January 29, 1918: Trial of “Rip-Saw” newspaper publisher postponed

On this day in Duluth in 1918, Duluth newspaper publisher John Morrison’s trial for trespassing and “conspiracy to subvert the public morals” was postponed for a week. Morrison and his newspaper, the Rip-Saw, were highly critical of Police Chief Robert McKercher. Morrison biographer Jon Ramos writes that Morrison had been arrested in the Spalding Hotel for trespassing, released, and arrested again on the conspiracy charges. Morrison pled not guilty to both charges. McKercher said he had received a tip that Morrison was going to try to frame him by promising a prostitute $100 “if she could get Chief McKercher into a compromising position.” Morrison’s attorney argued that it was actually McKercher who was trying to frame Morrision. The trial resumed on February 6 and ended two days later with the jury “hopelessly divided.” Morrison “wrote a lengthy piece on brothels that were protected by Chief McKercher, as well as a few more anecdotes about the chief’s sexual indiscretions. On February 11, McKercher dropped all charges against Morrison.” On February 23 Morrison wrote about his trial in the Rip-Saw, saying McKercher had been seen in the company of the prostitute the day before the arrest and that the chief had bugged the newspapers office. This set off an official probe into McKercher, but he resigned before it began. John Morrison really liked to stir up trouble, and you can read more about his exploits in John Ramos’s biography of Duluth’s most notorious newspaper man here.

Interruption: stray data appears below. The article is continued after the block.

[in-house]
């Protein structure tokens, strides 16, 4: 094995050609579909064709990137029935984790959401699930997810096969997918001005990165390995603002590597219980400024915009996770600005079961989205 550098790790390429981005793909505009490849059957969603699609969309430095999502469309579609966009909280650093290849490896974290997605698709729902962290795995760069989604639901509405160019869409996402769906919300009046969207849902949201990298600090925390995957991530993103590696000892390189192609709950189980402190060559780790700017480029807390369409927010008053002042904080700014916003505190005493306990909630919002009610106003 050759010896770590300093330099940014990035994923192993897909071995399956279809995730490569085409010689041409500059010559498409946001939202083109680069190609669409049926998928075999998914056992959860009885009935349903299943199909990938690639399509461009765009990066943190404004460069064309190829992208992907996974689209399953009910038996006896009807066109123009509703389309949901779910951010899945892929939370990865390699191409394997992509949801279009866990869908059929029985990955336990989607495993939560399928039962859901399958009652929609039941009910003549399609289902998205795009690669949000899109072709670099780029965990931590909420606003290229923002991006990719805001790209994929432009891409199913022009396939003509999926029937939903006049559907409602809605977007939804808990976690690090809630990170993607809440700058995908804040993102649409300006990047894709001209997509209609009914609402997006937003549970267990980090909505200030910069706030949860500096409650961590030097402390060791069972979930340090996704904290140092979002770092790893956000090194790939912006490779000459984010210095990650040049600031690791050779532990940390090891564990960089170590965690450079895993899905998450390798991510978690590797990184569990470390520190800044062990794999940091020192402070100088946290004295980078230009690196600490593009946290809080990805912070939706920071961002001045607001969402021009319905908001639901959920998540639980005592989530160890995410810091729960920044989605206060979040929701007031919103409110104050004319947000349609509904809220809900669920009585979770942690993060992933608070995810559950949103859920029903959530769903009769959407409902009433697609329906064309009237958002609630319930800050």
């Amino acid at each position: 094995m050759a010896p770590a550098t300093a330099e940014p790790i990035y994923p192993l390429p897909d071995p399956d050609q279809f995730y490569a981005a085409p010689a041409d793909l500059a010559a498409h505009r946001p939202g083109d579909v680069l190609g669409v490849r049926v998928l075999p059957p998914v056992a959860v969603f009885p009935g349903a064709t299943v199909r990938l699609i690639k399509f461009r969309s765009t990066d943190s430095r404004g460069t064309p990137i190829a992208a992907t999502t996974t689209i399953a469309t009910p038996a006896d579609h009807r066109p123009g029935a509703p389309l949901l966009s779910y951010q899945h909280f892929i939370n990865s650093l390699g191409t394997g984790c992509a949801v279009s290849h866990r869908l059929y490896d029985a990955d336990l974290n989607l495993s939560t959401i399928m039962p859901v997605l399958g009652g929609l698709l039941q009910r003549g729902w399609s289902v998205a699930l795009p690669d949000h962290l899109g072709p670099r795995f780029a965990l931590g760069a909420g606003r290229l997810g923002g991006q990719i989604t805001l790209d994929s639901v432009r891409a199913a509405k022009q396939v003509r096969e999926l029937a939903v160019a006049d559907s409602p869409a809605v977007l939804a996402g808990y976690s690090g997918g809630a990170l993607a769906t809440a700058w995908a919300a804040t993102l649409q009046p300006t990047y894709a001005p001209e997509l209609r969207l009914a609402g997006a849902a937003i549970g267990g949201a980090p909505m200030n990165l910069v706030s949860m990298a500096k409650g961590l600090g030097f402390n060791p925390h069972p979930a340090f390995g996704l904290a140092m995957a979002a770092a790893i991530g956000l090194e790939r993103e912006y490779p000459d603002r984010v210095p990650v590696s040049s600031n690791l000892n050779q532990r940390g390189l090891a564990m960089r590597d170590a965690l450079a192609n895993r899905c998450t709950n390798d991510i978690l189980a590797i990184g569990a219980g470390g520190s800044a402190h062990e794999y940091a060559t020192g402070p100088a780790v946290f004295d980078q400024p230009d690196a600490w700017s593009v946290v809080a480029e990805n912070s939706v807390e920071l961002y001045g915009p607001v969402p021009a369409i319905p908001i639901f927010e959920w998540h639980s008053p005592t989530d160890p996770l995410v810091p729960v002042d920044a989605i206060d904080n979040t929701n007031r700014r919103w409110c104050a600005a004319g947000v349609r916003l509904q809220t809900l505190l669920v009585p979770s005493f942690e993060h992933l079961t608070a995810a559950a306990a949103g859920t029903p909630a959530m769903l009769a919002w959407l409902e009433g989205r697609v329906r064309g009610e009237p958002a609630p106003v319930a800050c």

John Loyal Morrison. (Image: Duluth Public Library)